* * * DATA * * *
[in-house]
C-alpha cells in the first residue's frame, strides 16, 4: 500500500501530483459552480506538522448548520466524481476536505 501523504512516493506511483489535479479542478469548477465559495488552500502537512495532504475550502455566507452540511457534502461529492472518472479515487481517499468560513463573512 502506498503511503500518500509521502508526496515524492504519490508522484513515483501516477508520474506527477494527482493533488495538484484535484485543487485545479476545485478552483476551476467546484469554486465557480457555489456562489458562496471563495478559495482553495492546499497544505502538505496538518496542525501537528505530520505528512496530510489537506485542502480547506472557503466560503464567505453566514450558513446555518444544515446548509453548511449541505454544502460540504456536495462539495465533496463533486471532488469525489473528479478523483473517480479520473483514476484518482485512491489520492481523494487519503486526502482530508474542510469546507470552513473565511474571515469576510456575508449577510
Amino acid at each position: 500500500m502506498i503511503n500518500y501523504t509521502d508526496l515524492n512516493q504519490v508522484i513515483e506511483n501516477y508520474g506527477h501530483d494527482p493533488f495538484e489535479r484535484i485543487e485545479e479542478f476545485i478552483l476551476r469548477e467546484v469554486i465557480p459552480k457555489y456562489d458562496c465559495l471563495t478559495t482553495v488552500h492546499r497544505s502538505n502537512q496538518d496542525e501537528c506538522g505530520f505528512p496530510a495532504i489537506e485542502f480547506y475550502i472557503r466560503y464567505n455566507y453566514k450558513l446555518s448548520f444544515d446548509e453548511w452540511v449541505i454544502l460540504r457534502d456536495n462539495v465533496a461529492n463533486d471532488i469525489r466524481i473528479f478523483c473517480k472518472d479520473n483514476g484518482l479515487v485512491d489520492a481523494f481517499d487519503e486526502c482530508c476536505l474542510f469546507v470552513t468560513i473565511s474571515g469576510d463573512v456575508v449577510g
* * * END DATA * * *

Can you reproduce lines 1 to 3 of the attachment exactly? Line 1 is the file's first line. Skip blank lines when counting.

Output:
[in-house]
C-alpha cells in the first residue's frame, strides 16, 4: 500500500501530483459552480506538522448548520466524481476536505 501523504512516493506511483489535479479542478469548477465559495488552500502537512495532504475550502455566507452540511457534502461529492472518472479515487481517499468560513463573512 502506498503511503500518500509521502508526496515524492504519490508522484513515483501516477508520474506527477494527482493533488495538484484535484485543487485545479476545485478552483476551476467546484469554486465557480457555489456562489458562496471563495478559495482553495492546499497544505502538505496538518496542525501537528505530520505528512496530510489537506485542502480547506472557503466560503464567505453566514450558513446555518444544515446548509453548511449541505454544502460540504456536495462539495465533496463533486471532488469525489473528479478523483473517480479520473483514476484518482485512491489520492481523494487519503486526502482530508474542510469546507470552513473565511474571515469576510456575508449577510
Amino acid at each position: 500500500m502506498i503511503n500518500y501523504t509521502d508526496l515524492n512516493q504519490v508522484i513515483e506511483n501516477y508520474g506527477h501530483d494527482p493533488f495538484e489535479r484535484i485543487e485545479e479542478f476545485i478552483l476551476r469548477e467546484v469554486i465557480p459552480k457555489y456562489d458562496c465559495l471563495t478559495t482553495v488552500h492546499r497544505s502538505n502537512q496538518d496542525e501537528c506538522g505530520f505528512p496530510a495532504i489537506e485542502f480547506y475550502i472557503r466560503y464567505n455566507y453566514k450558513l446555518s448548520f444544515d446548509e453548511w452540511v449541505i454544502l460540504r457534502d456536495n462539495v465533496a461529492n463533486d471532488i469525489r466524481i473528479f478523483c473517480k472518472d479520473n483514476g484518482l479515487v485512491d489520492a481523494f481517499d487519503e486526502c482530508c476536505l474542510f469546507v470552513t468560513i473565511s474571515g469576510d463573512v456575508v449577510g